Shubham AgarwalSep 16, 2019 16:04:34 IST
I’ve been a Mac user for nearly half a decade and a Windows one for seasons before that. But over the past few years, a new desktop operating system has crept into my life. Last week, that OS replaced macOS for me.
I’m talking about Chrome OS, Google’s ambitious take on computers that centres predominantly around the Chrome browser and runs Android apps.
I bought a Chromebook in early 2016 — when Chrome OS was essentially just a web browser packaged with a few desktop features — as my travel workstation. But as my MacBook Pro died a little while ago, I had a decision to make: I could either risk investing in Apple’s flawed MacBook Air (Review) or buy HP’s new Chromebook x360 and switch to Chrome OS from macOS.
I chose the latter and as I type this article on my HP Chromebook x360, I couldn’t be happier.
The switch wasn’t convincing at first. After all, macOS and Chrome OS are still vastly divergent operating systems. A Chromebook has served me well for years as a secondary computer and tablet, but was it powerful enough for me to take to work every day? Will its restrictions force me to adjust and hamper my productivity?
I was able to put the skepticism to rest when I considered my workflow. I live in a web browser. I stream music on YouTube Music (which doesn’t have a native desktop app), write on Google Docs, and binge-watch shows on Netflix. Except for Finder and Google Chrome itself, all the apps on my MacBook’s dock were progressive web apps. Of my MacBook’s 128GB storage, I had only consumed 40 gigs. The answer was largely straightforward.
It’s easy to dismiss Chrome OS due to its upfront limitations. But while Chromebooks still don’t have the same collection of desktop-grade apps or features as Windows or macOS, that honestly doesn’t matter anymore for the majority of people. Most of our lives and work are deeply reliant on the web, and Chromebooks are the ideal machines for that. I can barely remember the last time I used my computer without an internet connection.
Ready for Primetime
More importantly, Chrome OS has evolved far beyond what it originally set out to be and has come a long way itself. After countless updates, I’m glad to report it’s now at a stage where I can employ it for ten hours a day and don’t feel the need to reach out for a Mac.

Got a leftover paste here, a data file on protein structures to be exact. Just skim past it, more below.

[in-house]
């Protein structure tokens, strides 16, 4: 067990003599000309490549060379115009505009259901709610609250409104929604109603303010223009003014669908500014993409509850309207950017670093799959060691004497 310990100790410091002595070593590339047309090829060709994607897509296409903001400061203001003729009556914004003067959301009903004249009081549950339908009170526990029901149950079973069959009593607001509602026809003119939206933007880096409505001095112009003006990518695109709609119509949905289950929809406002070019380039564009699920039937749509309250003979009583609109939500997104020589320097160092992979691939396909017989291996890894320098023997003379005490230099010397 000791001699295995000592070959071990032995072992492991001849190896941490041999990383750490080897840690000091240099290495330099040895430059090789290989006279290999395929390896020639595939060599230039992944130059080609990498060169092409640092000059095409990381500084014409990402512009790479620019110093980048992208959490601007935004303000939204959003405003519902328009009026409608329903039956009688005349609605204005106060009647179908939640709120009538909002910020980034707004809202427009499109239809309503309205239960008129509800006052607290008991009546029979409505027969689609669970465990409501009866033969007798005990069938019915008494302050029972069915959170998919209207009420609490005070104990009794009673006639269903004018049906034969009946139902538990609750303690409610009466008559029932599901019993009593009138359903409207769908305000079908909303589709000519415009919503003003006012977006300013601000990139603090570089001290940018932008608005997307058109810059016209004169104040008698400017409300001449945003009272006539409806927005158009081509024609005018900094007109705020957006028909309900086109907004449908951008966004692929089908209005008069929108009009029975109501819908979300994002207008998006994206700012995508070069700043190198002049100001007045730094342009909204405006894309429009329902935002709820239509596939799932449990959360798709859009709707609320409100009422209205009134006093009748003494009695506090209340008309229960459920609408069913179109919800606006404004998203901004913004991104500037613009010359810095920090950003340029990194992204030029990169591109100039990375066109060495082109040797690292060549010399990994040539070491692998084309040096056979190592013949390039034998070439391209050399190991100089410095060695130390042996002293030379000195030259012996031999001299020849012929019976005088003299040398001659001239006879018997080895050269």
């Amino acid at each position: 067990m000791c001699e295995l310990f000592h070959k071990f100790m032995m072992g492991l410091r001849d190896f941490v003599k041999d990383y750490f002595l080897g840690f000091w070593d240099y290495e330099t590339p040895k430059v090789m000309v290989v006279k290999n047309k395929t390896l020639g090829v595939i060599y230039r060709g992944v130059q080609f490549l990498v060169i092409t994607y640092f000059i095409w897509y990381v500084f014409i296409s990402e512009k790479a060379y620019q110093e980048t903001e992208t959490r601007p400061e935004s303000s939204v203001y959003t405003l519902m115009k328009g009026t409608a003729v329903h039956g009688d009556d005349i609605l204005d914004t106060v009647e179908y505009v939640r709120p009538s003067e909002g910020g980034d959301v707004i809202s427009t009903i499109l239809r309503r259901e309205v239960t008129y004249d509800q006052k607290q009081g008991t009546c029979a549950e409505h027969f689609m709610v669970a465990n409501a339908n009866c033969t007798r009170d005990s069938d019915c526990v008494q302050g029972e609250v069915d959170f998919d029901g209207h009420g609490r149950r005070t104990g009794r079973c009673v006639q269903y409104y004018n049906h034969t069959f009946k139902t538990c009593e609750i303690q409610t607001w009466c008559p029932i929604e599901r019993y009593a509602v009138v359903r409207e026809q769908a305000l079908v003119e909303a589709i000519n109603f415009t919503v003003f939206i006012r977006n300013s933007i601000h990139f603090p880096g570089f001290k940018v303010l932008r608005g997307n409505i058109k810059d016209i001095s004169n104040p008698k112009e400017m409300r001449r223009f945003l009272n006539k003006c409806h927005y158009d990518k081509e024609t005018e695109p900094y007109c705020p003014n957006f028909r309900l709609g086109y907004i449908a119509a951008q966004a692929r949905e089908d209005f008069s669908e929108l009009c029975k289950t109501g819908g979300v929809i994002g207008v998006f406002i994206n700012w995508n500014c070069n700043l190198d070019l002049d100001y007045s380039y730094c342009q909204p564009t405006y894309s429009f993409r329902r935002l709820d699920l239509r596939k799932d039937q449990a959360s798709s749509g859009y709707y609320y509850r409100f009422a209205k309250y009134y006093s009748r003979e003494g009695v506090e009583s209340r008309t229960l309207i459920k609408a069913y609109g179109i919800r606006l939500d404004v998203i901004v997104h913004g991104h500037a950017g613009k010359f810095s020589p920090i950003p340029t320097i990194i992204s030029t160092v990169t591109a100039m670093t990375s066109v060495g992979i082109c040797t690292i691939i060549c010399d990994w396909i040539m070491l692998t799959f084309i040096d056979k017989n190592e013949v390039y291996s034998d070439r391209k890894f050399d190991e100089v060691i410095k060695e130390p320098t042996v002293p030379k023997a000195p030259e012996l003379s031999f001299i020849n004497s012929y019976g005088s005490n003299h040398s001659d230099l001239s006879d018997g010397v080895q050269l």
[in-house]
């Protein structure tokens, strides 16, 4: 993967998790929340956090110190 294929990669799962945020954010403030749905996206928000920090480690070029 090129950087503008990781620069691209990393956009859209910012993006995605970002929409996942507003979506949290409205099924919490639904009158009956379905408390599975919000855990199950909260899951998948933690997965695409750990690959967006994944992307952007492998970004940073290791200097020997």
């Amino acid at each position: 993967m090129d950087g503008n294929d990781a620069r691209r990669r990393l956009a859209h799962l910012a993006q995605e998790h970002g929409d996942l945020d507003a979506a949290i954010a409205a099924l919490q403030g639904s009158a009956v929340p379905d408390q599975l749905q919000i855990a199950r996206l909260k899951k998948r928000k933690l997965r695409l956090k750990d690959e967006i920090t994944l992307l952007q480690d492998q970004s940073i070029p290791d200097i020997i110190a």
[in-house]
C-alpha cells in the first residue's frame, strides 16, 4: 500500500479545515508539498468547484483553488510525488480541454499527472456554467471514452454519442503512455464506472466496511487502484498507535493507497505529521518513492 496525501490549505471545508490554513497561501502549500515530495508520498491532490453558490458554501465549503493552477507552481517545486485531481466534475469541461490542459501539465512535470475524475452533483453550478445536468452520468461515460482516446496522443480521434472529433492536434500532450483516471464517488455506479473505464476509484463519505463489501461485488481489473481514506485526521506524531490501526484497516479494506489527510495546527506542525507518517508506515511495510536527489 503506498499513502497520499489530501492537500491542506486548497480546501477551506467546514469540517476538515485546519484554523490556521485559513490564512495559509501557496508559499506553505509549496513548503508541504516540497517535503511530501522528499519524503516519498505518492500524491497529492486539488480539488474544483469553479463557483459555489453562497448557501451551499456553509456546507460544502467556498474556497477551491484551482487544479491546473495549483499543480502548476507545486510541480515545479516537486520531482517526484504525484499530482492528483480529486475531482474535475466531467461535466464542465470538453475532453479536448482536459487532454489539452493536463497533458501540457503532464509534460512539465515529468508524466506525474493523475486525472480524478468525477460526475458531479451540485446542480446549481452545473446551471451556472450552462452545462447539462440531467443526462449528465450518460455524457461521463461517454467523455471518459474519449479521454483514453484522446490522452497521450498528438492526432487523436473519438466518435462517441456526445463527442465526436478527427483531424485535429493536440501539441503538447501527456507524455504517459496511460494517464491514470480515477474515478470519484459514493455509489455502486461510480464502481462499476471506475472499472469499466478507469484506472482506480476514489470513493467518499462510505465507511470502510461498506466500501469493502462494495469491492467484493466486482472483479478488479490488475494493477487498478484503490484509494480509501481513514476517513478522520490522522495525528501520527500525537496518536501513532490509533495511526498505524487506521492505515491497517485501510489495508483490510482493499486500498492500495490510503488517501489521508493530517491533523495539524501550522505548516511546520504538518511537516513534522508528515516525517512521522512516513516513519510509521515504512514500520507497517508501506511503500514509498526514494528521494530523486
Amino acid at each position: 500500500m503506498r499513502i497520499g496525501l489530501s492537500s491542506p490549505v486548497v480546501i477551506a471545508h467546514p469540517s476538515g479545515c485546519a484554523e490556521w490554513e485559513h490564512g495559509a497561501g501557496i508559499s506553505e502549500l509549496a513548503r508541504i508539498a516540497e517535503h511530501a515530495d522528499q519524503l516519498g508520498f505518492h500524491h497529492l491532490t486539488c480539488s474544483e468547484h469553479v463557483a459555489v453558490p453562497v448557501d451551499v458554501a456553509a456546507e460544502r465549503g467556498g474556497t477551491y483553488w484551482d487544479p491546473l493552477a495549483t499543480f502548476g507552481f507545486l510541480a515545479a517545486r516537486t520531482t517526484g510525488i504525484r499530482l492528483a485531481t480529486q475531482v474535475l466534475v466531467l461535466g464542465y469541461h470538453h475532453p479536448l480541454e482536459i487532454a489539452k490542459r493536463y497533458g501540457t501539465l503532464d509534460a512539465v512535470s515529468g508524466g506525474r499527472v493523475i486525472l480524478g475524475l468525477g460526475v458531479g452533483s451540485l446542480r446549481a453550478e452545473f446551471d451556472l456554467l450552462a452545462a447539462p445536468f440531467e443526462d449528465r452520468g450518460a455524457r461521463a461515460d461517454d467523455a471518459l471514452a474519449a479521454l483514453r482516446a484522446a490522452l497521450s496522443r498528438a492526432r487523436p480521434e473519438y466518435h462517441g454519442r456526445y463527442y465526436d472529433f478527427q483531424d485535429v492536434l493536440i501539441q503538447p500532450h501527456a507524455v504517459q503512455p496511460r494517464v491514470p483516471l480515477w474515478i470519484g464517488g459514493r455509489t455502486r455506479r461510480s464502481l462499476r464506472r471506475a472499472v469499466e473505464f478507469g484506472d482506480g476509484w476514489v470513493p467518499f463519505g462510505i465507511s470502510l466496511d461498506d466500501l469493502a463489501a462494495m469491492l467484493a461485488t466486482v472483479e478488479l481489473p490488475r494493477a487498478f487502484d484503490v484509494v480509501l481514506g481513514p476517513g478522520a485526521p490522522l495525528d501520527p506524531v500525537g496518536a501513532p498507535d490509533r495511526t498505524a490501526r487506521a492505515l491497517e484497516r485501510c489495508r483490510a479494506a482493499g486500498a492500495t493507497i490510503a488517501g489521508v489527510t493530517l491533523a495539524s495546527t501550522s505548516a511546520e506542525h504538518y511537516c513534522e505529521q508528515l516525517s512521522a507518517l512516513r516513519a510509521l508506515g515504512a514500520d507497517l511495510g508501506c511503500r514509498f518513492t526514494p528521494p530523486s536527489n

Today, Chrome OS can run most Android apps and multitask between them and regular Chrome windows. On top of that, Google has brought Linux support, enabling developers to take advantage of a traditional terminal and tools. Even if you’re in the tablet mode, you can pin two windows side-by-side and operate on them in parallel. With these additions, Google has nearly blurred the lines that earlier separated Chrome OS from the desktop operating systems that people have known since forever.
One of the highlights of Chrome OS for me is that Google has built a desktop platform and appended tablet capabilities over that instead of the other way around. Chromebooks won’t force you to go through a steep learning curve. Android and Linux apps are there when you need them. Otherwise, you have the option to switch them off.
There are a few other Chrome OS features I’ve grown accustomed to as well. The file manager integrates natively with cloud services. So you can have your local files under one tab and your Google Drive library in another. In addition, you can expand a Chromebooks’ storage with a MicroSD card, save offline content through Android apps, and there’s a dedicated Search key on the keyboard which allows you to instantly fire up a universal search or Google Assistant. Heck, it only took me a minute to pair a printer wirelessly through Google Cloud Print.
Where Chrome OS falls short
The shift wasn’t perfect, of course. Chrome OS still has a handful of glaring shortcomings Google needs to soon address.
For starters, since most Android apps are not tuned to keyboard and mouse inputs, they often don’t function as intended. Even Google’s offerings like YouTube Music are not yet updated for Chromebooks. The cursor, for instance, often disappears on Android apps leaving you to resort to the touchscreen.
Surprisingly, I didn’t miss high-end Mac apps like Lightroom as much as I thought I would. The mobile counterparts were sufficient for me. That won’t be true for everyone. Chromebooks are, by no means, for people who depend on desktop-exclusive software such as Final Cut.
And that is Chrome OS’ bottom line. It’s a natural extension to most people’s workflow. But it still can’t do a small percentage of computing tasks. If that bothers you or is an essential element of what you do on your computer, a Chromebook won’t do the trick for you. What I have discovered in the transition is that I don’t need the entire feature-set of those apps — their mobile or Android clients are plenty for my use.
You should also know that the fact that Chromebooks need to be always connected to the cloud is a misconception. When you are not online, you can take advantage of Android/Linux apps, and a range of web apps can function offline, including Google’s productivity suite. Besides, when are we ever not connected?
In case you do decide to switch to a Chromebook, I can assure you it won’t slow down for ages. The $200 Asus Flip I owned before the HP Chromebook x360 still doesn’t skip a beat while managing numerous Chrome tabs, consistently receives the latest updates, and boots up in a second. The only reason I bought a new one is I wanted a bigger screen. And hey, it doesn’t hurt to save Rs 60,000.
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